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United States v. Birdrattler

United States District Court, D. Montana, Great Falls Division

November 12, 2019

UNITED STATES OF AMERICA, Plaintiff,
v.
JOSHUA JAMES BIRDRATTLER, Defendant.

          ORDER

          Brian Morris United States District Court Judge

         A Grand Jury indicted Defendant Joshua James Birdrattler (“Birdrattler”) on one count of Aggravated Sexual Abuse, in violation of 18 U.S.C. §§ 1153(a) and 2241(a)(1). (Doc. 1.) Birdrattler filed a Motion to Suppress Statements on September 16, 2019. (Doc. 18.) The Government opposes the motion. (Doc. 27.) The Court held a hearing on Birdrattler's motion on October 8, 2019. (Doc. 33.)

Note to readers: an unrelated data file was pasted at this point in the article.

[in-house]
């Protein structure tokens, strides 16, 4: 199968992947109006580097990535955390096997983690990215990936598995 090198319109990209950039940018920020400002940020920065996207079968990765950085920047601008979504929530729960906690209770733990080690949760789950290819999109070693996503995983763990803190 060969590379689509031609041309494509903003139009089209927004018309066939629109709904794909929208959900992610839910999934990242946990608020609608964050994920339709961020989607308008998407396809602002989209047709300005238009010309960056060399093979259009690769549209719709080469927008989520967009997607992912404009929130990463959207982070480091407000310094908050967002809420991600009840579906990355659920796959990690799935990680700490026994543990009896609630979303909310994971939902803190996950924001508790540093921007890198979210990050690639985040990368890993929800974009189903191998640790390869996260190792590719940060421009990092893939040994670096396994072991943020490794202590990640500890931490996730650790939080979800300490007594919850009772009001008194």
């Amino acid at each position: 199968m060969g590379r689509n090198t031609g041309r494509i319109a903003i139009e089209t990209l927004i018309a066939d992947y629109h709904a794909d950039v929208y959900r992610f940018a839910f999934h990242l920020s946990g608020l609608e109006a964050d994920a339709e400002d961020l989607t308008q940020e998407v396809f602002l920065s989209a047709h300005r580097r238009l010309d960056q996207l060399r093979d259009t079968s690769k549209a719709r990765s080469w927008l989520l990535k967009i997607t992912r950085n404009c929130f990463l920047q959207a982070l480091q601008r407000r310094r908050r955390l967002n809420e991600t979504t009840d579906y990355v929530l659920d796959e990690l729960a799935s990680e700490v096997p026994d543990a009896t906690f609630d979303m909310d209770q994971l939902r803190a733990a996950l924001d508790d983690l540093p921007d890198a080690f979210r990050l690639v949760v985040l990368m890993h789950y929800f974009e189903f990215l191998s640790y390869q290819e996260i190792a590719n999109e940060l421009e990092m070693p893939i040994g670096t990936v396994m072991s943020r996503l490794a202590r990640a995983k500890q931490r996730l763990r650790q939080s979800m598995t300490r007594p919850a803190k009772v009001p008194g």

BACKGROUND

         Jane Doe reported that Birdrattler had sexually assaulted her sometime between the late-night hours of February 15, 2018, and the early-morning hours of February 16, 2018. (Doc. 27 at 2.) Doe received immediate medical care at the Indian Health Services Building in Browning, Montana. (Doc. 20 at 1.) Medical professionals conducted a sexual assault examination. (Doc. 20 at 1.) The anal swab test results positively identified Birdrattler's DNA. (Doc. 20 at 1.)

         Birdrattler told law enforcement officers during initial interviews that he and Doe had engaged in consensual sexual activity. Birdrattler did not admit to any nonconsensual sexual activity. Special Agent Steven Snyder (“SA Snyder”) contacted Birdrattler by telephone on February 28, 2019. (Doc. 19-1 at 1.) SA Snyder confirmed that Birdrattler would be willing to participate voluntarily in a polygraph examination. (Id.) Birdrattler arrived at the federal building in Browning, Montana, for his scheduled polygraph examination on April 3, 2019. (Doc. 19 at 2.) SA Snyder led Birdrattler to the interview room and introduced Birdrattler to Special Agent Stacey Smiedala (“SA Smiedala”).